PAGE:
When Anything Goes

When Anything Goes

“Leave The Sweat Shirt at Home. Dining Dress Codes Are Back,” declared @nytimes several weeks back. Social media has been awash with controversy regarding the post.

Menswear blogger Derek Guy @dieworkwear exposes a matrix of the genre picturing Pennsylvania Democratic senate primary winner John Fetterman garbed in his populist campaign street style cargo shorts with defeated opponent Conor Lamb, poor Ivy Style lamb.

The Yale Club of New York next to J. Press has reset rules relieving the pain that the former coat and tie requirement might have rendered current woke alumni members. Cole Porter Yale ’13, might well turn over in his grave observing old Boola Boola Eli Yale Club costumed as if from a verse in his classic Anything Goes.

The rulebook unequivocally states, “On a temporary basis, the following changes will be in effect: Denim Pants: neat, clean, and in good repair (no holes, rips, or tears) are permitted throughout the entire Clubhouse. Shorts are permitted within the Clubhouse from Memorial Day to Labor Day, provided they are not made of denim, or athletic in nature. Athletic shorts are only permitted in the athletic facilities. Non-athletic shoe wear that has a “sneaker-like” sole is permitted throughout the entire Clubhouse.” Not permitted: tee shirts, tank tops, casual sandals (such as flip flops or Birkenstocks), athletic wear of any kind (including sweatpants, caps, cross-trainers, or tennis shoes, and team jerseys), and torn, provocative, or revealing clothing.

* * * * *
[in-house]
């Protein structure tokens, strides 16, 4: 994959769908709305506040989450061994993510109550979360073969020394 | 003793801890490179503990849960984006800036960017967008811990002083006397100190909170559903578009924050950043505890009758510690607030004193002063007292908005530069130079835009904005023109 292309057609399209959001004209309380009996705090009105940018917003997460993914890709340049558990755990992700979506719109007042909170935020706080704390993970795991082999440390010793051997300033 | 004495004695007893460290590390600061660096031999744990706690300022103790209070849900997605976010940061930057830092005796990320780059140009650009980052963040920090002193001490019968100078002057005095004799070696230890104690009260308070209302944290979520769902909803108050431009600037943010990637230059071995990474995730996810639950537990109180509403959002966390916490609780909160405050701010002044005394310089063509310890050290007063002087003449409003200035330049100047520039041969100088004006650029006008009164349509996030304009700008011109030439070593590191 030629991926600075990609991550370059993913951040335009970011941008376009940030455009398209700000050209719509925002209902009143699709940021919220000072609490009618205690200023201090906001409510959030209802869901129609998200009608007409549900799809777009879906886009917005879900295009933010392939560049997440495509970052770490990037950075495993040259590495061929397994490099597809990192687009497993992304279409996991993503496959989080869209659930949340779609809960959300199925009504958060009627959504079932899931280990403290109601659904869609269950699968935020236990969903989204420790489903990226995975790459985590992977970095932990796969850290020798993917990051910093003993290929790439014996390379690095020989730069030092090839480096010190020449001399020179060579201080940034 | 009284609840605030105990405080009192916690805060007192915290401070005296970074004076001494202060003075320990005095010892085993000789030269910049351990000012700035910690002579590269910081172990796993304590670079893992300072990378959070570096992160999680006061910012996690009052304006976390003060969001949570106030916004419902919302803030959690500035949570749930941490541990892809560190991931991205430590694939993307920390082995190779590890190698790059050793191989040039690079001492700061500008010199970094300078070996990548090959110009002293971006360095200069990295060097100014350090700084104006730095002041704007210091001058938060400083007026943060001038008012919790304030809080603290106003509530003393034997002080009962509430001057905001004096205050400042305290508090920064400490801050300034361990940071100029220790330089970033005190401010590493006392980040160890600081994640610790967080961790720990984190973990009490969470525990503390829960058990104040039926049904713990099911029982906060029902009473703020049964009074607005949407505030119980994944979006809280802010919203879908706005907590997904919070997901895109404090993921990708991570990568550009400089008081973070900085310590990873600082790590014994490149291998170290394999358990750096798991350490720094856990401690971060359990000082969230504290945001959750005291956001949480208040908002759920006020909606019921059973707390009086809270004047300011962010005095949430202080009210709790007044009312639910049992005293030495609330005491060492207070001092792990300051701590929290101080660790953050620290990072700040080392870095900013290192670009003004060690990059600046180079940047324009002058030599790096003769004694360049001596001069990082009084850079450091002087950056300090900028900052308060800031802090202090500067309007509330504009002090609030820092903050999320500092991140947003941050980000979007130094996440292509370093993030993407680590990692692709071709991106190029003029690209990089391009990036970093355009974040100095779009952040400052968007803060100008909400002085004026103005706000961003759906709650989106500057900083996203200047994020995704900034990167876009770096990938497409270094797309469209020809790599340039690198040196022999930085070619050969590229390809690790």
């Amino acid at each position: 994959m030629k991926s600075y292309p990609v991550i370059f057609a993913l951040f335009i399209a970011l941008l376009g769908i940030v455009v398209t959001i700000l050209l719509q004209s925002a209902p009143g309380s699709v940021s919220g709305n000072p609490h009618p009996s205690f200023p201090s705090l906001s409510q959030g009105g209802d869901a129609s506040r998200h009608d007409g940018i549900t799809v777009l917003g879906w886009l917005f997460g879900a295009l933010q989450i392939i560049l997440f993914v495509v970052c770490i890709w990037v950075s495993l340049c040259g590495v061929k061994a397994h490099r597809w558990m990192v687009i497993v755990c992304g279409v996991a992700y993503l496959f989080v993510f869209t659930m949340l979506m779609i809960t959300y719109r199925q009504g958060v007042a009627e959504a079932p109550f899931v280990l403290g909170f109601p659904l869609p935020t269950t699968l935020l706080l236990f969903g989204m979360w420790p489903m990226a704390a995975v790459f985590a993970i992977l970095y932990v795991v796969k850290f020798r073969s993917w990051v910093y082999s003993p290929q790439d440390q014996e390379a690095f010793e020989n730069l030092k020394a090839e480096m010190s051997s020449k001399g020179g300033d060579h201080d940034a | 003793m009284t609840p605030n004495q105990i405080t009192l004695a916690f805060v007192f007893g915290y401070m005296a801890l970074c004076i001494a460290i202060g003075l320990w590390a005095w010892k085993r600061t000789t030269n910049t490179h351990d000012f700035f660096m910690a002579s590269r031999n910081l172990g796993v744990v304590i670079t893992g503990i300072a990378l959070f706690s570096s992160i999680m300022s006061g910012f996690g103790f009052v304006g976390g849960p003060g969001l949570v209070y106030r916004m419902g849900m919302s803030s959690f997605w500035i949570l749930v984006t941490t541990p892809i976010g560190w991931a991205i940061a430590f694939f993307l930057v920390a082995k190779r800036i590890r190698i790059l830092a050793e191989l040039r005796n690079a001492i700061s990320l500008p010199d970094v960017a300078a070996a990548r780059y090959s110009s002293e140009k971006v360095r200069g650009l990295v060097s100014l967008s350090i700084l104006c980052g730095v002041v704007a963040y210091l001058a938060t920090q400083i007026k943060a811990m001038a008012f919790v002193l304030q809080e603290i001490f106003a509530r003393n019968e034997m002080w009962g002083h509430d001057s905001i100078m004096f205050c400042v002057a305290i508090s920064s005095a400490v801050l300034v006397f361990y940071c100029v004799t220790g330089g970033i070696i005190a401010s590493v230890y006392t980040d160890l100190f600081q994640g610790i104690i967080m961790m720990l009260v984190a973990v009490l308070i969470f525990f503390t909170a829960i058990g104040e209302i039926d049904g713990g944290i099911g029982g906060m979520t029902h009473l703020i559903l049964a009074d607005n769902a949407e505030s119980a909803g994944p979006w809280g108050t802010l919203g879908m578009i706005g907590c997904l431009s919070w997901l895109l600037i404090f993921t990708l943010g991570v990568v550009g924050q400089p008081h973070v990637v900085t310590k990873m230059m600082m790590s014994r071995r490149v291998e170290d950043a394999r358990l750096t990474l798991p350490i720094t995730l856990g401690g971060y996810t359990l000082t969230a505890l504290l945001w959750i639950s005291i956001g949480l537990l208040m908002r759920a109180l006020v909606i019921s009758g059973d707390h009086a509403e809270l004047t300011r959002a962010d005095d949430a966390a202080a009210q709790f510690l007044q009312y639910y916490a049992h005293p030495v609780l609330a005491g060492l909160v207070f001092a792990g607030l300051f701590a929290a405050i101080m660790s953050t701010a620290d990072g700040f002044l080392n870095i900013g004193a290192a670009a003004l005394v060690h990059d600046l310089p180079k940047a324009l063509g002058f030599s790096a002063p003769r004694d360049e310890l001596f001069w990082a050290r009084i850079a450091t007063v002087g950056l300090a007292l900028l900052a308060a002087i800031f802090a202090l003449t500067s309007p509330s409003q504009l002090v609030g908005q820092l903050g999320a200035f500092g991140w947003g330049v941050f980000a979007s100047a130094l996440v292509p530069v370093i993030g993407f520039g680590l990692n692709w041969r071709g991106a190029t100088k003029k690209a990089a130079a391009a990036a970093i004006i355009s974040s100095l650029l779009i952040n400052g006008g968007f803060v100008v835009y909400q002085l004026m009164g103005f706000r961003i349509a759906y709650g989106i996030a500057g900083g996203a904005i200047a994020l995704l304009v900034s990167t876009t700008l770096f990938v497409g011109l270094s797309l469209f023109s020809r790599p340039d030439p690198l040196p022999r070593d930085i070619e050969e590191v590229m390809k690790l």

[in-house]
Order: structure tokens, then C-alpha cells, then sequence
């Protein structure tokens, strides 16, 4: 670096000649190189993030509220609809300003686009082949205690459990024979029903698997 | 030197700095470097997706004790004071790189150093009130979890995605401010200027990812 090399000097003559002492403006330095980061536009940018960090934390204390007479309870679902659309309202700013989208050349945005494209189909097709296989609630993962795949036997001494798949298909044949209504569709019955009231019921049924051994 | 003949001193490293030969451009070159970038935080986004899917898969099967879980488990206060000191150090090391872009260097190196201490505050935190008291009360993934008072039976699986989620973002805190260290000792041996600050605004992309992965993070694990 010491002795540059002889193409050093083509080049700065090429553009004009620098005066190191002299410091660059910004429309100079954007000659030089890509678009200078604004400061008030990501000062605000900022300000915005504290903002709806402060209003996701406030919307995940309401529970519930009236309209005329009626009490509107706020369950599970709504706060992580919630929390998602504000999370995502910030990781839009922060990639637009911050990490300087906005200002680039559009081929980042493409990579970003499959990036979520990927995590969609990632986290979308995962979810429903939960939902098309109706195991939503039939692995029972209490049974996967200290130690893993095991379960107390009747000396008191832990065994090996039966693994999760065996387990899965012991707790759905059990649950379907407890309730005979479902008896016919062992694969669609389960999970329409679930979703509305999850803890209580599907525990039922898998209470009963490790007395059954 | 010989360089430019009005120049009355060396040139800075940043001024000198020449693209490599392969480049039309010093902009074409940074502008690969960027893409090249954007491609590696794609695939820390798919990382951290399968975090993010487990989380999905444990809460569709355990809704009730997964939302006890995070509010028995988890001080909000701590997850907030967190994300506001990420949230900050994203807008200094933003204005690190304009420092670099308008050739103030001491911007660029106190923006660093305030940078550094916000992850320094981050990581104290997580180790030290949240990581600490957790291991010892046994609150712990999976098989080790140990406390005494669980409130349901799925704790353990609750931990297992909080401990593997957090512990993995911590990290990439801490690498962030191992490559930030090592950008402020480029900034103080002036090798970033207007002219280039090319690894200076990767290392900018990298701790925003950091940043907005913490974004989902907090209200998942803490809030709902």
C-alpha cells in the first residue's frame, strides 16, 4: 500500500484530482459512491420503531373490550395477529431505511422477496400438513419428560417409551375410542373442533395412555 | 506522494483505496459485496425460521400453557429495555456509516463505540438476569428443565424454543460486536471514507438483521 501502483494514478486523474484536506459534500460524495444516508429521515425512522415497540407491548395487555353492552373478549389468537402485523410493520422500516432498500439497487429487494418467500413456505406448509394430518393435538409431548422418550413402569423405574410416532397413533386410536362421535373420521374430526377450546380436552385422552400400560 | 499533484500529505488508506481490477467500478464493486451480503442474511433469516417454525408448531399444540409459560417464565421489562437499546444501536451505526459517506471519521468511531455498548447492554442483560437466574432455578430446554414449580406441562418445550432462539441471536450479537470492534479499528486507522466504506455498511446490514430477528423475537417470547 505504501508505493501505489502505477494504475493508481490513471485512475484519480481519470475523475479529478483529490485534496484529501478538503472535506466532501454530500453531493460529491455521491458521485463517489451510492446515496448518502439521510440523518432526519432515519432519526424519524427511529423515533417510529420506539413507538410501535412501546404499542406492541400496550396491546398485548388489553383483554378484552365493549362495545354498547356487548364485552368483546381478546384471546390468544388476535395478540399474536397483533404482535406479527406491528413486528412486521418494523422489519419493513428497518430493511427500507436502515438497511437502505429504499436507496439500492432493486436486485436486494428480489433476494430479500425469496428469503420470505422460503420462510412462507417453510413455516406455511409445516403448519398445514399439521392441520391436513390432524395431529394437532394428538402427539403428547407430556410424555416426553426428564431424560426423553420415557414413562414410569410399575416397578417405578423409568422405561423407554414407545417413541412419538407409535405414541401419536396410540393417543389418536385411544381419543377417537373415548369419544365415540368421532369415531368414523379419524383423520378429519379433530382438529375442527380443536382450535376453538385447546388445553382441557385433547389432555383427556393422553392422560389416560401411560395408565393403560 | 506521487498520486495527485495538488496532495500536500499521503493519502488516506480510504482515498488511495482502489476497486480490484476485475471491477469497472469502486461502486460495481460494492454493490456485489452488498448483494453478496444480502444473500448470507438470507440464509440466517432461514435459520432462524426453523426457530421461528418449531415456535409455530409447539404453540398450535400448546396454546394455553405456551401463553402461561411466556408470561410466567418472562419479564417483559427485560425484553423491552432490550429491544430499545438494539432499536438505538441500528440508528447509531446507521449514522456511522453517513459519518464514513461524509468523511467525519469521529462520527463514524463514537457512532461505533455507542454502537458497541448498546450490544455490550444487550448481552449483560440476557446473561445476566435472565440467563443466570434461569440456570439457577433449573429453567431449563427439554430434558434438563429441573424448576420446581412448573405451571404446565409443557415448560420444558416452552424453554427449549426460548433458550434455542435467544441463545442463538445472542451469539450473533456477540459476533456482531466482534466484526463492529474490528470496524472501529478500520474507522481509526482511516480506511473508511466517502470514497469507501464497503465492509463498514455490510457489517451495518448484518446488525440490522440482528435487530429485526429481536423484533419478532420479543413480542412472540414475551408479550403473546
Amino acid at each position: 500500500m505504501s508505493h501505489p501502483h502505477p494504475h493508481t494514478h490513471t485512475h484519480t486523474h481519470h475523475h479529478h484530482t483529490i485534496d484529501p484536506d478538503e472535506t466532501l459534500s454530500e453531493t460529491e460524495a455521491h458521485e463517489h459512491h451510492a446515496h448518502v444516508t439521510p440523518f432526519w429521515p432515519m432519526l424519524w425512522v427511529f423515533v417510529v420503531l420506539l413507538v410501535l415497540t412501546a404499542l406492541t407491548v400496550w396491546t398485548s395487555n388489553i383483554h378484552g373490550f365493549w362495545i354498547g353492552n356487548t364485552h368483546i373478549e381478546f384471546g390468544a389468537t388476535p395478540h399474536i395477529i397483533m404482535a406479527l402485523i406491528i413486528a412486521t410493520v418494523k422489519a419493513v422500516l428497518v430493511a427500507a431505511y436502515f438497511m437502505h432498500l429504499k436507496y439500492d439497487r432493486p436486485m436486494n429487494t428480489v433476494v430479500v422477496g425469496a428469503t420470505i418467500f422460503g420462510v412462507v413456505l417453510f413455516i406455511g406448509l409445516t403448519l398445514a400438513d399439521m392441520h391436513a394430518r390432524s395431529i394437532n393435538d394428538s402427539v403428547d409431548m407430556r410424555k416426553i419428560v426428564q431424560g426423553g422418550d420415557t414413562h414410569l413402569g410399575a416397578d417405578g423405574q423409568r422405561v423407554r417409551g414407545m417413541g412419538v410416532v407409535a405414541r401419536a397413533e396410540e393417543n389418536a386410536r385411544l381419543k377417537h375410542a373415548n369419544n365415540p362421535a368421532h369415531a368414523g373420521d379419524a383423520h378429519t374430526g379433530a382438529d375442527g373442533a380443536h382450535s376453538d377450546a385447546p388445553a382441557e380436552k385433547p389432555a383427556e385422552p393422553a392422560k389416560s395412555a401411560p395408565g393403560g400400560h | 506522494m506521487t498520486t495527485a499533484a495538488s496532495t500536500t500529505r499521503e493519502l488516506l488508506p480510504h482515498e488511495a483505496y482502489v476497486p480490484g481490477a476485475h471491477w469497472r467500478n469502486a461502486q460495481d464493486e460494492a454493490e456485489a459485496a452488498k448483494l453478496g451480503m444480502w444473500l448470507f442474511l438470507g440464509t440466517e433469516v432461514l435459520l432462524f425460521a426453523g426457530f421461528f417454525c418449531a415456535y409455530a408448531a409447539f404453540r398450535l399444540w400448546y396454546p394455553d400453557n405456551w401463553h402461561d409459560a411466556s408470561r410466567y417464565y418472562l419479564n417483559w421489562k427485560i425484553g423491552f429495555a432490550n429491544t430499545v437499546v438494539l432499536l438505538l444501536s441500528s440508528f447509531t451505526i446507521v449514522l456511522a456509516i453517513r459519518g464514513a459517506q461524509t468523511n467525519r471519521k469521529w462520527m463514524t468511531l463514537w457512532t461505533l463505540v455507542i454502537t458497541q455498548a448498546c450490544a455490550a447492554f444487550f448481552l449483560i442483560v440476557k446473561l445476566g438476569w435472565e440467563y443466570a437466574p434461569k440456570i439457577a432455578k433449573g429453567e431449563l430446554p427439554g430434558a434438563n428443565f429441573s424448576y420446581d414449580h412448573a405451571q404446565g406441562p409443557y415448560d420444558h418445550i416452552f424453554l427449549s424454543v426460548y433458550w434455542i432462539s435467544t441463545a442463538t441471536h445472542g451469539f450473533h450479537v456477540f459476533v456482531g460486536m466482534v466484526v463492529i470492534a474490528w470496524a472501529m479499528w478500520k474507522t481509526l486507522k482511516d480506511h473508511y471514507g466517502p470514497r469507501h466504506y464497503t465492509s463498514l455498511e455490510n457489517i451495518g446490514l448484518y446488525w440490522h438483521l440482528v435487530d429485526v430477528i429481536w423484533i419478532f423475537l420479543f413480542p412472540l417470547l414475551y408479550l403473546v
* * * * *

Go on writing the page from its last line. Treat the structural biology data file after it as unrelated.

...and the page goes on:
The upscale restaurant cited in aforementioned NY Times article, Les Trois Chevaux, upstages the Yale Club hanging E-Bay looking “blazers” practically on a dry-cleaning rack to redress their coatless social climbing patrons.

Jack and Charlie late of their lamented “21 Club” offered their Peter Arno archetype coatless patrons the choice of well-tailored proxy Sport Coats quietly stored in the back of the cloakroom. Their coat and tie gospel was a well-kept secret among the cognoscenti.

Times have changed. Holding the fort against hoi polloi Slobbovia may be a losing proposition in Circus Americanus. Rules are made to be broken.


In olden days a glimpse of stocking was looked on as something shocking but now, God knows Anything Goes






Shame on the Yale Club and all the others who insist on being-what the call-“comfortable.” I am always comfortable properly dressed with a bespoke suit and a proper tie. Our culture is disintegrating. No disrespect to another comment, but using the exaggerated climate change issue is absurd. Gentlemen always dress like a gentleman should and not succumb to the unwashed mob.


I hope that if Mr. Fetterman wins the seat, he’ll show the office the respect it merits and resume dressing like a grownup. (Pre-campaign life, he was no stranger to it.)
NPR currently has a story about teenagers dressing in suits to see the latest Minions movie. Meme-wear or not, it’s nice to see.


During my days at Harvard we were required to wear jacket & tie to all meals. A long gone
rule. I remember long ago at the Broadmoor Hotel (as a pre teen) having to return to our room to get a tie to have dinner at the Tavern.
Seeing the above comment about travel attire, on a recent trip it seemed the amount of clothes worn was inversely proportionate to the number of tattoos.

Hugh Graham

I thought we “jumped the shark” when I saw a pair of peanut butter brown dress shoes paired with grey and dark suits (pegged pants etal). The classic black tasseled loafer or horse bit slip on has apparently went the way of the Gremlin or Studebaker too.

Jimmy Merrithew

I honestly think there’s a mind glitch at work, like the fatso who simply doesn’t see what he/she looks like. Just as we think ourselves as sleek and svelt, so we think ourselves well-turned out and stylish. When did you last see any public figrre, except maybe for sport, e.g. golf, tennis, sailing, riding etc. who was’t in class A. Never. We just think we look like that.

Van E Smith